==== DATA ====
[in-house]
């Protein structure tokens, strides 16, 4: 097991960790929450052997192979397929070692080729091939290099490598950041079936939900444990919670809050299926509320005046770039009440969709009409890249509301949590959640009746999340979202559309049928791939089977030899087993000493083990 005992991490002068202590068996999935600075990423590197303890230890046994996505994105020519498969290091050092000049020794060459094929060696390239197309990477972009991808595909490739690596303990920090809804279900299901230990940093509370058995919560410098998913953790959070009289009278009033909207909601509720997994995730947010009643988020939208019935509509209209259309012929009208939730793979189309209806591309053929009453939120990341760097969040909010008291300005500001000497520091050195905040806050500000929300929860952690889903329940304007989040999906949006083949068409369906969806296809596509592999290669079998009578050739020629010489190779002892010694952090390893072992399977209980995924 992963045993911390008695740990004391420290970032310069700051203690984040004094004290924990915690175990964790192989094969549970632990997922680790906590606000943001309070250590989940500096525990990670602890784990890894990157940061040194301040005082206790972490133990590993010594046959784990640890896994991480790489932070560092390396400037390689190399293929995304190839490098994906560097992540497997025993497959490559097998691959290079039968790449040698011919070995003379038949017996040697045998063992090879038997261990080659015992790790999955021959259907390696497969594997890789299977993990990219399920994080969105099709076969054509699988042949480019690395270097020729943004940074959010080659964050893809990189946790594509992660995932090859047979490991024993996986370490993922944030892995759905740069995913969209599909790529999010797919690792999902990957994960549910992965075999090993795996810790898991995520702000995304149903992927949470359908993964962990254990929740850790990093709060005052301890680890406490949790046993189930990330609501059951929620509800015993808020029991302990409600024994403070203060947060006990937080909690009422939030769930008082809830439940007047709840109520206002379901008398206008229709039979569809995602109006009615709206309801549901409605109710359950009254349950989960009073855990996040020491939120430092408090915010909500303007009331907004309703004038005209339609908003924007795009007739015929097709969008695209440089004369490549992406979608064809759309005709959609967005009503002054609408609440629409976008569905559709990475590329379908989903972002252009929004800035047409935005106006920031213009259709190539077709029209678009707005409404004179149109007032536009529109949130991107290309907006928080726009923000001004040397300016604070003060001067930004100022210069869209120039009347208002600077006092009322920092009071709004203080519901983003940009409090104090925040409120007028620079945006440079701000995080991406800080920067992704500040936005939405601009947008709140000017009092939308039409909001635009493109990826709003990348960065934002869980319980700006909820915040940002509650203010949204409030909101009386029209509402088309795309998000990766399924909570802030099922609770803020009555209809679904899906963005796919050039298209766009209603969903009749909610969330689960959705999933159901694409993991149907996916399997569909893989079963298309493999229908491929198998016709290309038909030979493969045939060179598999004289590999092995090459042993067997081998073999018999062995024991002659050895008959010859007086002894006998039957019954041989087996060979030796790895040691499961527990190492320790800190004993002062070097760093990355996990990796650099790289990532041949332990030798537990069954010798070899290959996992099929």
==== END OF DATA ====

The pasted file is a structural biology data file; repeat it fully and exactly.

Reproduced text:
[in-house]
């Protein structure tokens, strides 16, 4: 097991960790929450052997192979397929070692080729091939290099490598950041079936939900444990919670809050299926509320005046770039009440969709009409890249509301949590959640009746999340979202559309049928791939089977030899087993000493083990 005992991490002068202590068996999935600075990423590197303890230890046994996505994105020519498969290091050092000049020794060459094929060696390239197309990477972009991808595909490739690596303990920090809804279900299901230990940093509370058995919560410098998913953790959070009289009278009033909207909601509720997994995730947010009643988020939208019935509509209209259309012929009208939730793979189309209806591309053929009453939120990341760097969040909010008291300005500001000497520091050195905040806050500000929300929860952690889903329940304007989040999906949006083949068409369906969806296809596509592999290669079998009578050739020629010489190779002892010694952090390893072992399977209980995924 992963045993911390008695740990004391420290970032310069700051203690984040004094004290924990915690175990964790192989094969549970632990997922680790906590606000943001309070250590989940500096525990990670602890784990890894990157940061040194301040005082206790972490133990590993010594046959784990640890896994991480790489932070560092390396400037390689190399293929995304190839490098994906560097992540497997025993497959490559097998691959290079039968790449040698011919070995003379038949017996040697045998063992090879038997261990080659015992790790999955021959259907390696497969594997890789299977993990990219399920994080969105099709076969054509699988042949480019690395270097020729943004940074959010080659964050893809990189946790594509992660995932090859047979490991024993996986370490993922944030892995759905740069995913969209599909790529999010797919690792999902990957994960549910992965075999090993795996810790898991995520702000995304149903992927949470359908993964962990254990929740850790990093709060005052301890680890406490949790046993189930990330609501059951929620509800015993808020029991302990409600024994403070203060947060006990937080909690009422939030769930008082809830439940007047709840109520206002379901008398206008229709039979569809995602109006009615709206309801549901409605109710359950009254349950989960009073855990996040020491939120430092408090915010909500303007009331907004309703004038005209339609908003924007795009007739015929097709969008695209440089004369490549992406979608064809759309005709959609967005009503002054609408609440629409976008569905559709990475590329379908989903972002252009929004800035047409935005106006920031213009259709190539077709029209678009707005409404004179149109007032536009529109949130991107290309907006928080726009923000001004040397300016604070003060001067930004100022210069869209120039009347208002600077006092009322920092009071709004203080519901983003940009409090104090925040409120007028620079945006440079701000995080991406800080920067992704500040936005939405601009947008709140000017009092939308039409909001635009493109990826709003990348960065934002869980319980700006909820915040940002509650203010949204409030909101009386029209509402088309795309998000990766399924909570802030099922609770803020009555209809679904899906963005796919050039298209766009209603969903009749909610969330689960959705999933159901694409993991149907996916399997569909893989079963298309493999229908491929198998016709290309038909030979493969045939060179598999004289590999092995090459042993067997081998073999018999062995024991002659050895008959010859007086002894006998039957019954041989087996060979030796790895040691499961527990190492320790800190004993002062070097760093990355996990990796650099790289990532041949332990030798537990069954010798070899290959996992099929």